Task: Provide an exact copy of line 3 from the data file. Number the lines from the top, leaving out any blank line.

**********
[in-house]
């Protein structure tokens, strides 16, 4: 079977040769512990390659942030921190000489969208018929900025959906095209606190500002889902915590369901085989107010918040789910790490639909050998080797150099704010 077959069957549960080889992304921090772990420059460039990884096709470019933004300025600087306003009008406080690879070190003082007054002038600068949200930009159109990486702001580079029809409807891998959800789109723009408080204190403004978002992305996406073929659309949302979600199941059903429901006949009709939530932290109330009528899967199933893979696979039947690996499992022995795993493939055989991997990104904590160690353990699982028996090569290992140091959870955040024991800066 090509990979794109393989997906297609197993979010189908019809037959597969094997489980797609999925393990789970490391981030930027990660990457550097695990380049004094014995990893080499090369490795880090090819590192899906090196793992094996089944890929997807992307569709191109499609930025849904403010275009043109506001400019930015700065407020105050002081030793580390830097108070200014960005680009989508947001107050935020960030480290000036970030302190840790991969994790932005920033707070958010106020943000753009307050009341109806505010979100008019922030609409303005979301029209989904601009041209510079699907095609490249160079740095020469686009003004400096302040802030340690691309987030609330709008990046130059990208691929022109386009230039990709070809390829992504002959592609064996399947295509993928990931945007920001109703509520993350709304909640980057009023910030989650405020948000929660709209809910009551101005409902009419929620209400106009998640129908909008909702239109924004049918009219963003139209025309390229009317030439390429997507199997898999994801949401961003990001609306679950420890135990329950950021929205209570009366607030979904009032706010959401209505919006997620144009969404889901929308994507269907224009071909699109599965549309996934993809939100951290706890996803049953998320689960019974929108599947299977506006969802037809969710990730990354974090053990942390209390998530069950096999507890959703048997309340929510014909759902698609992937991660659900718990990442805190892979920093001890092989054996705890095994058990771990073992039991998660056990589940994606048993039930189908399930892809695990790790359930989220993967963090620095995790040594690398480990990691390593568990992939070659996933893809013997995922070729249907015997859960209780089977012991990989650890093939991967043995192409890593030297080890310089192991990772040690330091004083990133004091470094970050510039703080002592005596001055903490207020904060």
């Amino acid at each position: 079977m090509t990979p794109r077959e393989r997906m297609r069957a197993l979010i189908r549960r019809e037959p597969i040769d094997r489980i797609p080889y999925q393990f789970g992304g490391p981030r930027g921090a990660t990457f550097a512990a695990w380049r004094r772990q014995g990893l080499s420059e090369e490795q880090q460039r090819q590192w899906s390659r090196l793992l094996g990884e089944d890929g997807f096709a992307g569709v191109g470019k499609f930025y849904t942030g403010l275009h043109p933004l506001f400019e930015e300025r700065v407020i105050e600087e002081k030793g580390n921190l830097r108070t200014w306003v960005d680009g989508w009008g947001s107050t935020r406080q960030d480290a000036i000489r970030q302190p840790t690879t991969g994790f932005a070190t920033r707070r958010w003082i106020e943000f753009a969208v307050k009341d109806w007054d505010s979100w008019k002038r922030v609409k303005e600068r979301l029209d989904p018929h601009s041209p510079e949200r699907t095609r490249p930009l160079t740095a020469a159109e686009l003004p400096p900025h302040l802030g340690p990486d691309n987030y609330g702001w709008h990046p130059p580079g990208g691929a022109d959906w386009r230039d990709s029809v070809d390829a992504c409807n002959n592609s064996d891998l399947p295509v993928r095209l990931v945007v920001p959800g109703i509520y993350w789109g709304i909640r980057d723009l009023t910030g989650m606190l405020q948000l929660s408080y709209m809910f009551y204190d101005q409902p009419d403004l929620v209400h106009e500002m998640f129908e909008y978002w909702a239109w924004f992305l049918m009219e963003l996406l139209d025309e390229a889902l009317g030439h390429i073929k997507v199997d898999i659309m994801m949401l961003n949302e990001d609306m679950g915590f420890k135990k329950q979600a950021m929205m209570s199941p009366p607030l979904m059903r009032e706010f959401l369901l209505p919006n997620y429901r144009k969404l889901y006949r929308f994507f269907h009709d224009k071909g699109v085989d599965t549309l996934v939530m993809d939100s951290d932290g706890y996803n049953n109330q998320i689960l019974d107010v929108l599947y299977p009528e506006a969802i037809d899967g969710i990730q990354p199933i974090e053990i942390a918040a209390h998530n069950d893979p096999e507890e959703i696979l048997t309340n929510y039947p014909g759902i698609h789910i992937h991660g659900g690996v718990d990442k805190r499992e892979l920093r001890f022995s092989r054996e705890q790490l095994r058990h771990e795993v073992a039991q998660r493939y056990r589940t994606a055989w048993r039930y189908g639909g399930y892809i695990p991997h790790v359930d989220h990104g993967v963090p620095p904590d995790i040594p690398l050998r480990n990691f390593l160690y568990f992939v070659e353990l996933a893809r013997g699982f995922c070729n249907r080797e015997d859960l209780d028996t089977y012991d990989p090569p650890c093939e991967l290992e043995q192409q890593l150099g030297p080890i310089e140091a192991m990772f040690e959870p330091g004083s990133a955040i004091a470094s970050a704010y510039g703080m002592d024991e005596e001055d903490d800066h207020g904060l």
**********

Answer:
């Amino acid at each position: 079977m090509t990979p794109r077959e393989r997906m297609r069957a197993l979010i189908r549960r019809e037959p597969i040769d094997r489980i797609p080889y999925q393990f789970g992304g490391p981030r930027g921090a990660t990457f550097a512990a695990w380049r004094r772990q014995g990893l080499s420059e090369e490795q880090q460039r090819q590192w899906s390659r090196l793992l094996g990884e089944d890929g997807f096709a992307g569709v191109g470019k499609f930025y849904t942030g403010l275009h043109p933004l506001f400019e930015e300025r700065v407020i105050e600087e002081k030793g580390n921190l830097r108070t200014w306003v960005d680009g989508w009008g947001s107050t935020r406080q960030d480290a000036i000489r970030q302190p840790t690879t991969g994790f932005a070190t920033r707070r958010w003082i106020e943000f753009a969208v307050k009341d109806w007054d505010s979100w008019k002038r922030v609409k303005e600068r979301l029209d989904p018929h601009s041209p510079e949200r699907t095609r490249p930009l160079t740095a020469a159109e686009l003004p400096p900025h302040l802030g340690p990486d691309n987030y609330g702001w709008h990046p130059p580079g990208g691929a022109d959906w386009r230039d990709s029809v070809d390829a992504c409807n002959n592609s064996d891998l399947p295509v993928r095209l990931v945007v920001p959800g109703i509520y993350w789109g709304i909640r980057d723009l009023t910030g989650m606190l405020q948000l929660s408080y709209m809910f009551y204190d101005q409902p009419d403004l929620v209400h106009e500002m998640f129908e909008y978002w909702a239109w924004f992305l049918m009219e963003l996406l139209d025309e390229a889902l009317g030439h390429i073929k997507v199997d898999i659309m994801m949401l961003n949302e990001d609306m679950g915590f420890k135990k329950q979600a950021m929205m209570s199941p009366p607030l979904m059903r009032e706010f959401l369901l209505p919006n997620y429901r144009k969404l889901y006949r929308f994507f269907h009709d224009k071909g699109v085989d599965t549309l996934v939530m993809d939100s951290d932290g706890y996803n049953n109330q998320i689960l019974d107010v929108l599947y299977p009528e506006a969802i037809d899967g969710i990730q990354p199933i974090e053990i942390a918040a209390h998530n069950d893979p096999e507890e959703i696979l048997t309340n929510y039947p014909g759902i698609h789910i992937h991660g659900g690996v718990d990442k805190r499992e892979l920093r001890f022995s092989r054996e705890q790490l095994r058990h771990e795993v073992a039991q998660r493939y056990r589940t994606a055989w048993r039930y189908g639909g399930y892809i695990p991997h790790v359930d989220h990104g993967v963090p620095p904590d995790i040594p690398l050998r480990n990691f390593l160690y568990f992939v070659e353990l996933a893809r013997g699982f995922c070729n249907r080797e015997d859960l209780d028996t089977y012991d990989p090569p650890c093939e991967l290992e043995q192409q890593l150099g030297p080890i310089e140091a192991m990772f040690e959870p330091g004083s990133a955040i004091a470094s970050a704010y510039g703080m002592d024991e005596e001055d903490d800066h207020g904060l």